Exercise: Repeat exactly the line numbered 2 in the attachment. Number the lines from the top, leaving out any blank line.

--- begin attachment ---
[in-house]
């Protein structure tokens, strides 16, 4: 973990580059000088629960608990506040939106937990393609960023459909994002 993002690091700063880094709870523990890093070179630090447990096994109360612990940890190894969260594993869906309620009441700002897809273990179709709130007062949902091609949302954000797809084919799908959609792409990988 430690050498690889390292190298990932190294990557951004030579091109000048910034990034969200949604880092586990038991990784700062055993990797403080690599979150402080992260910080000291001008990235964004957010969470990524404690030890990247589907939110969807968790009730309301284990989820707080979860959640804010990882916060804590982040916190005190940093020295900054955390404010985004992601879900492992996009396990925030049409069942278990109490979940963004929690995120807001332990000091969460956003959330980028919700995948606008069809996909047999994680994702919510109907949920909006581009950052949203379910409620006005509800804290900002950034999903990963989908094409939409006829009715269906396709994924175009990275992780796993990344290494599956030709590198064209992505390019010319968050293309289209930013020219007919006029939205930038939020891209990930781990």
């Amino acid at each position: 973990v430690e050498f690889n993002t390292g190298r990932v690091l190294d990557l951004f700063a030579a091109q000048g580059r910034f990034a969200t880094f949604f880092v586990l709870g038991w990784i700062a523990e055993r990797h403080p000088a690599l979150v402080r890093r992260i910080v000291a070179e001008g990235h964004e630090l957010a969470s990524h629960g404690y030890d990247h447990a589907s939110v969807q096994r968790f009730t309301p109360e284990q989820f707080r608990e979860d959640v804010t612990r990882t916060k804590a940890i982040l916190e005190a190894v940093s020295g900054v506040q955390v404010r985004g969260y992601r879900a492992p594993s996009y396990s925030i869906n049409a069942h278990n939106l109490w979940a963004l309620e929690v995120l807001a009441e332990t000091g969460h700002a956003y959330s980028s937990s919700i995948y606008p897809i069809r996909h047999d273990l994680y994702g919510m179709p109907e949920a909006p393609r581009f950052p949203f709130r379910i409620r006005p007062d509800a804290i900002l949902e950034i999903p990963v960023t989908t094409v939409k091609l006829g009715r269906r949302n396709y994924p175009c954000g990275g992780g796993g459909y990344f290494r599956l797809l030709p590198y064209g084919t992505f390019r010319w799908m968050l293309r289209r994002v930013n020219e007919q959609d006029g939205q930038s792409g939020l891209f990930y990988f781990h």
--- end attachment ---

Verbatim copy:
């Protein structure tokens, strides 16, 4: 973990580059000088629960608990506040939106937990393609960023459909994002 993002690091700063880094709870523990890093070179630090447990096994109360612990940890190894969260594993869906309620009441700002897809273990179709709130007062949902091609949302954000797809084919799908959609792409990988 430690050498690889390292190298990932190294990557951004030579091109000048910034990034969200949604880092586990038991990784700062055993990797403080690599979150402080992260910080000291001008990235964004957010969470990524404690030890990247589907939110969807968790009730309301284990989820707080979860959640804010990882916060804590982040916190005190940093020295900054955390404010985004992601879900492992996009396990925030049409069942278990109490979940963004929690995120807001332990000091969460956003959330980028919700995948606008069809996909047999994680994702919510109907949920909006581009950052949203379910409620006005509800804290900002950034999903990963989908094409939409006829009715269906396709994924175009990275992780796993990344290494599956030709590198064209992505390019010319968050293309289209930013020219007919006029939205930038939020891209990930781990």